What’s normal, what isn’t?
When looking at fuel trim on a scan tool, it should be checked for at least 30 seconds at three different engine speeds: idle, 1,500 rpm and 2,500 rpm. If you make a scan tool recording while driving the vehicle, you can see how fuel trims change under changing loads.
When everything is stable and working correctly, fuel trim numbers should be no greater than 10%, and total fuel trim should be no more than 10% when the numbers are added together. For example, if LTFT is 4% and STFT is 4%, the total is 8%: that’s acceptable.
If LTFT is 12% and STFT is negative 6%, total fuel trim is 6%. This shows that the PCM has enough control to keep the catalyst working correctly, but the high LTFT number shows it’s compensating for something. On an older engine, LTFT is typically a bit higher as the PCM compensates for normal wear.
If fuel trim is significantly greater than 10% positive or negative, the PCM is compensating for more than just normal wear-and-tear. Whether it’s an older engine with a simple oxygen sensor or a newer model with a wide-band air/fuel ratio sensor, LTFT will continue to shift as needed to keep the STFT swings in the correct range.
LTFT can shift surprisingly far, but when it reaches plus or minus 25%, the MIL will be illuminated and a code will be set. Fault codes specific to fuel trim are:
By the time LTFT gets to 25%, there will be other codes, too.
But if LTFT is below that limit with or without other codes, you can still gain a lot of information from the scan tool before connecting additional test equipment to confirm your diagnosis.
Why are the fuel trim numbers high?
If LTFT or total fuel trim is greater than plus 10%, the PCM thinks the air/fuel ratio is too lean and it’s adding fuel to bring STFT control to the correct range. This presents three possibilities:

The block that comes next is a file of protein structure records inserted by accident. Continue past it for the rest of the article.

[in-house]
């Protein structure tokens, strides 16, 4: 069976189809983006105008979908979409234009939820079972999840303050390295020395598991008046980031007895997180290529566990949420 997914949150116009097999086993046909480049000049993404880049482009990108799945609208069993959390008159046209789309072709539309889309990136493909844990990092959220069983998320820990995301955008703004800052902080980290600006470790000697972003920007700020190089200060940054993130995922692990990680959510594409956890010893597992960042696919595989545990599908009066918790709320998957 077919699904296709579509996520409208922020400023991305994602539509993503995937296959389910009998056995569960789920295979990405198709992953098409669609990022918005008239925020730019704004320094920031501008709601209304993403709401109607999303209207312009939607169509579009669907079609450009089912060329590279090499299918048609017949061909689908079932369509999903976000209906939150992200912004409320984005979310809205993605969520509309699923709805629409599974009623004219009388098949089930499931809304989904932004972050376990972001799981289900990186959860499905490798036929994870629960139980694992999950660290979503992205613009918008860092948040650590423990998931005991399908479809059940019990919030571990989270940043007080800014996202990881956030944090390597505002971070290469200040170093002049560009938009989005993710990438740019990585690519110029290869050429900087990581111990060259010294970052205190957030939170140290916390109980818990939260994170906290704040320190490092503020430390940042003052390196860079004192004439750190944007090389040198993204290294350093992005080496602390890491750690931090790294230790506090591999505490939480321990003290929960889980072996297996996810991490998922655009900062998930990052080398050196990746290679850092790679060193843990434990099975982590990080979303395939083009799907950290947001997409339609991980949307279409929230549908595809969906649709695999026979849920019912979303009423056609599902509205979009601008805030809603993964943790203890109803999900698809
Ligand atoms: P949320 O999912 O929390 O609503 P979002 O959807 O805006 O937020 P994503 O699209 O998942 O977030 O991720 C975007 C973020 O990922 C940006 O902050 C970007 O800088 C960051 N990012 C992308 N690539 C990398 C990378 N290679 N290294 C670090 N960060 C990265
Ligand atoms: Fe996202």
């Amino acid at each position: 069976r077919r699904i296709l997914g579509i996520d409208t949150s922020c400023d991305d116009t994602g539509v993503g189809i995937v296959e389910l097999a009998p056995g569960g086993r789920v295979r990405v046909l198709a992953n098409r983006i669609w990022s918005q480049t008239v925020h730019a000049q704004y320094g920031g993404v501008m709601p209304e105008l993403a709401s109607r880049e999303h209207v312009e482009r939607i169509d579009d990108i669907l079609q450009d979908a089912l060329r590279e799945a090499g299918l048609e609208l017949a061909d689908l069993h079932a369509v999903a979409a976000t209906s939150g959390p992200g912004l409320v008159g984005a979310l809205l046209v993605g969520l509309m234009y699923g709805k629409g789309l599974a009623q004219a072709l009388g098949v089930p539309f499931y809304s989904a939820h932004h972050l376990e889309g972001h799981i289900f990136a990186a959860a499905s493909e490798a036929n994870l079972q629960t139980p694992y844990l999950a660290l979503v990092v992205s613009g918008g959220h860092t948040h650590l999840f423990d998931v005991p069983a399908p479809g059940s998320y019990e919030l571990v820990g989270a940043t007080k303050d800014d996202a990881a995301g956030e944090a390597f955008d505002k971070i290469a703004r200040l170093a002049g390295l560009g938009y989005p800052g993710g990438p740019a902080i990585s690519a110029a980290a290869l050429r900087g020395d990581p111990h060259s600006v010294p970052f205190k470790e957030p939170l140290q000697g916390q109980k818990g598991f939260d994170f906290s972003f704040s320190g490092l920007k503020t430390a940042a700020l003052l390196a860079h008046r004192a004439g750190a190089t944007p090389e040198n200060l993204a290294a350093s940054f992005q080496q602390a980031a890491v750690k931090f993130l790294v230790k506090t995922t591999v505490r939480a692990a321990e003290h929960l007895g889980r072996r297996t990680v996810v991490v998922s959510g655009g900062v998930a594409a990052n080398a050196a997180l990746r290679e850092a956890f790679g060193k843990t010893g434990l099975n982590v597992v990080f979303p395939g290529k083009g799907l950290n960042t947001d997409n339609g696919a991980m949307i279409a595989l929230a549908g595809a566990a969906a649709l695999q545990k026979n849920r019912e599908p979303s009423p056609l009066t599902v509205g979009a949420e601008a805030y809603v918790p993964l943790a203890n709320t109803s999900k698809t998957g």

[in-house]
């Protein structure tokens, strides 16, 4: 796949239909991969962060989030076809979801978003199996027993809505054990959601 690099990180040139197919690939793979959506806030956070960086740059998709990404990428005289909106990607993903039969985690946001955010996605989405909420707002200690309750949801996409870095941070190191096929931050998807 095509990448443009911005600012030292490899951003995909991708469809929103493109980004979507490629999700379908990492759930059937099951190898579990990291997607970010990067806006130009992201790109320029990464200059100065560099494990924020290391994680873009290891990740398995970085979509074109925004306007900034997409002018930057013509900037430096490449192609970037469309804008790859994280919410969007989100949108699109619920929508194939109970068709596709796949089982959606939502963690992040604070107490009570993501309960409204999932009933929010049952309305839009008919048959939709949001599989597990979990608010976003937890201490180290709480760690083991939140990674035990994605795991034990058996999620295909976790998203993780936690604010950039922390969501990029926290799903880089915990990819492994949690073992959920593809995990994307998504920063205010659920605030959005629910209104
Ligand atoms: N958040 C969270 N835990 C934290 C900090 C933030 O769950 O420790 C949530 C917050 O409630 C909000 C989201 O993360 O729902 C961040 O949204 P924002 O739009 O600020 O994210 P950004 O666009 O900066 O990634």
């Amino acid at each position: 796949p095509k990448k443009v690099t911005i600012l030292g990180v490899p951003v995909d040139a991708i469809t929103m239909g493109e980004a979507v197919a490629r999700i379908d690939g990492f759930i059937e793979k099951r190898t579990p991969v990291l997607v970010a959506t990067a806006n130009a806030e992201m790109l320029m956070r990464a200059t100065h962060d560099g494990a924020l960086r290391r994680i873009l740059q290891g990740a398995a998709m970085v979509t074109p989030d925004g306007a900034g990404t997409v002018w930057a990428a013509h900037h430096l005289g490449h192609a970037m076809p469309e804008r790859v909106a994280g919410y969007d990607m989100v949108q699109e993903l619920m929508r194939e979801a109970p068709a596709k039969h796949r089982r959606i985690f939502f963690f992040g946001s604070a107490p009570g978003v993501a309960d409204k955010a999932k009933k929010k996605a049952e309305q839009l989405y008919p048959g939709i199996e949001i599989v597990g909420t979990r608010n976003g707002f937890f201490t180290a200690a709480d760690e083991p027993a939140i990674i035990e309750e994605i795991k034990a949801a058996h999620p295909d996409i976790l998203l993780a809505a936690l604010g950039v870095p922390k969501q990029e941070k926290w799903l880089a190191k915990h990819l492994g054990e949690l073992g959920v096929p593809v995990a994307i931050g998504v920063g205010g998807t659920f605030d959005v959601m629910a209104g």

When thinking about what would cause each of these conditions, the first thing to consider is how the PCM determines airflow. If the engine uses a mass airflow sensor (MAF), high fuel trims at idle are a classic symptom of a vacuum leak, especially if LTFT decreases at higher engine speeds.
Since the amount of air flowing through the vacuum leak doesn’t increase, the leak has less affect on air/fuel ratio at higher speeds and loads, so LTFT will come down as engine speed goes up. When you look for vacuum leaks, don’t forget the various “calibrated vacuum leaks” like crankcase ventilation, the evaporative emissions (EVAP) purge valve and, if equipped, air-shrouded injectors.
A dirty or faulty MAF sensor can also cause positive fuel trim numbers because it “under-reports” airflow, driving the base air/fuel calculation lean.
On engines that use a manifold absolute pressure (MAP) sensor to determine airflow, a vacuum leak does not affect fuel trim because the extra air (pressure) in the manifold is still measured by the MAP sensor.
Low fuel delivery will cause an increase in LTFT as the PCM tries to compensate for extra oxygen in the exhaust stream. Remember, the PCM doesn’t measure fuel flow; it only knows injector pulse width and assumes fuel delivery is correct as commanded. Is equivalence ratio changing, too? If you add propane and see LTFT and equivalence ratio numbers come down, there probably is a fuel delivery problem. If there’s no change, an oxygen sensor may be faulty or shorted to ground. Don’t forget to check this at different speeds and loads, because fuel flow problems often don’t show up at idle.
If the engine has two cylinder banks (even some four-cylinder engines are split into two banks), compare the readings to see if the problem affects both banks.
The PCM consults all oxygen sensors in the system when calculating fuel trim. Normally the rear (post catalyst) sensor voltage will be fairly stable near the middle of its range, but LTFT will likely increase if that sensor reading is low (remember, low is lean).
A catalyst code will influence both short- and long-term fuel trims. An exhaust leak after the catalyst will probably only affect the rear oxygen sensor.
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